19-21 Woods St Beaconsfield, VIC 3807
|Opening hours||Sat-Sun noon-1.30pm, Thu-Sun 6pm-8pm|
|Features||Accepts bookings, Degustation, Green-eco focus, Licensed, Private dining, Romance-first date, Wheelchair access, Vegetarian friendly, Outdoor seating, Gluten-free options|
|Prices||Expensive (mains over $40)|
|Payments||eftpos, AMEX, Visa, Mastercard|
|Phone||03 9769 9000|
After six years, the Bertoncello brothers – Chayse on the floor, Blayne in the kitchen – have relocated their intimate outer-suburban paddock-to-plate restaurant. They haven't shifted far, just next door, into Beaconsfield's original post office.
The new restaurant is more spacious than the old butcher shop, and there is a bar attached, but it's no great expansion. They still serve up to 30 people for just six meals a week. Spotlit timber tables are oriented towards the kitchen and chefs deliver some dishes in a culmination of the farm-to-table tale. It feels special but it's far from formal.
The set menu is so truly seasonal that some dishes are only on for one night, and the nine or so courses spring from produce grown at O.My's 1.5 hectare farm in nearby Cardinia. Lots of restaurants grow a few herbs but this one doesn't buy any fruit or veg.
The reverence they show their plants – nurtured from seed, coaxed to maturity, harvested with care, cooked with loving caress – is contagious. You'll never feel as excited about vegetable trimmings as you do here.
The rigours of farming underpin a no-waste focus that leads to dishes such as pumpkin tortellini, where the pasta is made from flour derived from pumpkin offcuts then filled with pumpkin seed praline and pickled pumpkin skin.
A Jerusalem artichoke dish looks like a plain white mound but it's a paean to this underloved, knobbly tuber. Spice-pickled slices of artichoke reveal fried skins, sweet, nutty puree, caramelised pot-roasted artichokes and, at the base, a slow-cooked egg yolk from one of the Bertoncellos' 60 chooks. The dish is a wholly enjoyable balance of fat, acid, salt and sweet, expressed with just one vegetable.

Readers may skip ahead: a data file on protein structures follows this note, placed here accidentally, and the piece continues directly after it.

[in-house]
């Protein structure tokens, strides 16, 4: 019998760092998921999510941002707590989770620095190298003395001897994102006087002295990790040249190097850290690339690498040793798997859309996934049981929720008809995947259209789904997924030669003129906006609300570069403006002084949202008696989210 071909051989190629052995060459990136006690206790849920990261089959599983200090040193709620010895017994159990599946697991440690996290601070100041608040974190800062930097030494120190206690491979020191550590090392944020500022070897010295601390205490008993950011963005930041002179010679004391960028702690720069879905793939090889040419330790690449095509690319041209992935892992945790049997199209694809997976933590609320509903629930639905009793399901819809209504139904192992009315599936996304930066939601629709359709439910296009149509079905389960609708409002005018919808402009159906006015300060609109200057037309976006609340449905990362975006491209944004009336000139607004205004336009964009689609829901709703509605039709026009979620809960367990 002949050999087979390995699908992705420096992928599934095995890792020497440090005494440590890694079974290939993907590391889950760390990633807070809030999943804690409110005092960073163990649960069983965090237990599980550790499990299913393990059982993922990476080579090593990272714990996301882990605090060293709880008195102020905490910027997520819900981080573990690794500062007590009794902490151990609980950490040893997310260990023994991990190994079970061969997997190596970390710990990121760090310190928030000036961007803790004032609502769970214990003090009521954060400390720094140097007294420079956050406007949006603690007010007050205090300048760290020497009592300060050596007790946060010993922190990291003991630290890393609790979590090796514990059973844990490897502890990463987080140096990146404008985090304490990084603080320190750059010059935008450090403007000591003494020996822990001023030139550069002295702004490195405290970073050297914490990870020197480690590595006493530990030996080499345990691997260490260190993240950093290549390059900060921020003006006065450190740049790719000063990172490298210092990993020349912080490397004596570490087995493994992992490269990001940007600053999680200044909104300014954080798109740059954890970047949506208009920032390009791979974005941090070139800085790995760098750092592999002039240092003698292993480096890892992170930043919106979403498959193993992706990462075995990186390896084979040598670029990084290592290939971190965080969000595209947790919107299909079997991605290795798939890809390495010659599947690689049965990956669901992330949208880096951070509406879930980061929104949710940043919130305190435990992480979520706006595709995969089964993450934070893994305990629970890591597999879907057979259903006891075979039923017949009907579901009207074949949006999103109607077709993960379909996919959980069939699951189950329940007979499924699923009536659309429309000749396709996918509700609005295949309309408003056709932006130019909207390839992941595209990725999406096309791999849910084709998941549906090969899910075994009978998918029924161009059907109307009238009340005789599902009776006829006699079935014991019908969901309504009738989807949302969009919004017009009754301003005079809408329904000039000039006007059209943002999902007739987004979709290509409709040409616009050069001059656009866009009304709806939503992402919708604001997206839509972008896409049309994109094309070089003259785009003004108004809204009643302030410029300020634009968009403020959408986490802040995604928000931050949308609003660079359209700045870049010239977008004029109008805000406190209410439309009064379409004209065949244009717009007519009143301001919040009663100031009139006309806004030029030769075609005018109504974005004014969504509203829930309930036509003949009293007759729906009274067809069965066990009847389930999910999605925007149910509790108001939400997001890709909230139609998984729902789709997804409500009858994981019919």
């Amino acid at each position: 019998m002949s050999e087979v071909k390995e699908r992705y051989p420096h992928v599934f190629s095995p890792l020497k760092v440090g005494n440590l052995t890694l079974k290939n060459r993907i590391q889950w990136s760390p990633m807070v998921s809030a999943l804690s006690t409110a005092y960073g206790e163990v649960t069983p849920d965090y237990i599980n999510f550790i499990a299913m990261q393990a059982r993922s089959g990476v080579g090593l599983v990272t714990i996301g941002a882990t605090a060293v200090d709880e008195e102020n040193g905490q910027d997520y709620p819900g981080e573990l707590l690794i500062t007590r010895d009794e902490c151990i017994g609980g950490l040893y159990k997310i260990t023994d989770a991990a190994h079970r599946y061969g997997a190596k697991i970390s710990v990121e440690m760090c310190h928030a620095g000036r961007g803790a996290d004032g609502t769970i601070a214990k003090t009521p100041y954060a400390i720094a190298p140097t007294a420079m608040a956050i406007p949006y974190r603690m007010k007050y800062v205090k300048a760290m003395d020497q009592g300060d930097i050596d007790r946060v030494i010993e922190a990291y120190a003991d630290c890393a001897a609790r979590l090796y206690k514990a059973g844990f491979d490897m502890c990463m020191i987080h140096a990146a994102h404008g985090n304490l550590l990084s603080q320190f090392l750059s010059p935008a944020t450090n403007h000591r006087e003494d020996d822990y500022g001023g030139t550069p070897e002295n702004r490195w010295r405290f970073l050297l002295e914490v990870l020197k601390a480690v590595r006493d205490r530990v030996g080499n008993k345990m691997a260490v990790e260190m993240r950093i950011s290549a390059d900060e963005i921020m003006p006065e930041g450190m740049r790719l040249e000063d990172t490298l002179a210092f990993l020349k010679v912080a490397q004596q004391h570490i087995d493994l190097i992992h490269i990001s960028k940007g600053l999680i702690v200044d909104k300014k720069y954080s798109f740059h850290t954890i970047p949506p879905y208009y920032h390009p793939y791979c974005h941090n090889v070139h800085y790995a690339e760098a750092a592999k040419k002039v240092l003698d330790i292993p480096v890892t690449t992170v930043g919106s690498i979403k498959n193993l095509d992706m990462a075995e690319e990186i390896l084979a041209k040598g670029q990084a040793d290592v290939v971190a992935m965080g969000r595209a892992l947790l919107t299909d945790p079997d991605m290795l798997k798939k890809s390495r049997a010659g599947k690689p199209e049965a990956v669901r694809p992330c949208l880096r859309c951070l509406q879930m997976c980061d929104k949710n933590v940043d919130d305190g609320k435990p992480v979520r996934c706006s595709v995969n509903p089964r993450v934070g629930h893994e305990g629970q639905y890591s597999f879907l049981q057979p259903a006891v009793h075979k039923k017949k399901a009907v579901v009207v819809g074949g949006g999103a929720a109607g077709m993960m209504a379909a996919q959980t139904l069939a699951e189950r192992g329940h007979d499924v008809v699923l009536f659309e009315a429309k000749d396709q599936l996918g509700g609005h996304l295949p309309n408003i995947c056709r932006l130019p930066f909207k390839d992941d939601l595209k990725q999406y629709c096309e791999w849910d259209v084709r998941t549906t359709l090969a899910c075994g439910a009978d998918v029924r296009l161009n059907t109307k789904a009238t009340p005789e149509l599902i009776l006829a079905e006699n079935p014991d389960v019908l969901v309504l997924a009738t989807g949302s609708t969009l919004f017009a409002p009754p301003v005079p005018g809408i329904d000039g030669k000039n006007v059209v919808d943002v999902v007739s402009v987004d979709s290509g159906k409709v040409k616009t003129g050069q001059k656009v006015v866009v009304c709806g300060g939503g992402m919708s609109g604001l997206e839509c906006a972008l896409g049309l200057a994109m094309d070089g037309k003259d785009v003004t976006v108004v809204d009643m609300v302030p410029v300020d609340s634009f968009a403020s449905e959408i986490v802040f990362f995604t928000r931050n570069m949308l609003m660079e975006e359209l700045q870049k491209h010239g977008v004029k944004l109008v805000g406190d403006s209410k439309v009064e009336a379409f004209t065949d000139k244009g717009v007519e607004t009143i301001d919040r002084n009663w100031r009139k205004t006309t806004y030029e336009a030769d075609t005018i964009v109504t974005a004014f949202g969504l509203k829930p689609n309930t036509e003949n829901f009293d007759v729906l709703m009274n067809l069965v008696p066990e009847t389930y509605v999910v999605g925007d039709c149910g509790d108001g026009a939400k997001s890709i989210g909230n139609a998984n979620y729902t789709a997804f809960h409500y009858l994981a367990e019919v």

Meat is used sparingly. Rescued chicken carcases are turned into a jus that glazes lovingly slow-roasted cabbage. Whole beasts come from micro-farmers who know each animal by name. In fact, a cow called Norman is currently in the coolroom; the farmer who raised him often pops in to see how he's being used. Norman is now sausages, some of him is being cured, a little of his rump is served as the final savoury course.
Bread is a thread in the narrative arc of each meal. You'll eat excellent sourdough with butter and a rich beef tallow spread. You'll sip sourdough consomme. Loaf ends are turned into pastry for a dainty preserved tomato tart. There's even a pudding made with sourdough-infused cream. Again, when you've worked so hard to make something, you don't want to throw away a crumb.
The O.My ethos is underlined by a visible passion for preserving. The path to the toilets is via a winding grotto lined with jars: tomato sauce, salted apple leaves, dried persimmon, all speaking to economy, sustainability and experimental glee.
A cucumber dessert is an accretion of the restaurant's passions. Cucumber juice saved from summer is turned into granita. Honey ice-cream is made with the help of O.My's bees. Egg white meringue is whipped from whites left over from the yolks in the artichoke dish. A wonderfully acidic caramel made with whey is drizzled over it. As the first dessert, it's both palate cleanser and sweet treat. As food, it's also philosophy and, oh my, it's also delicious.
Rating: Four and a half stars (out of five)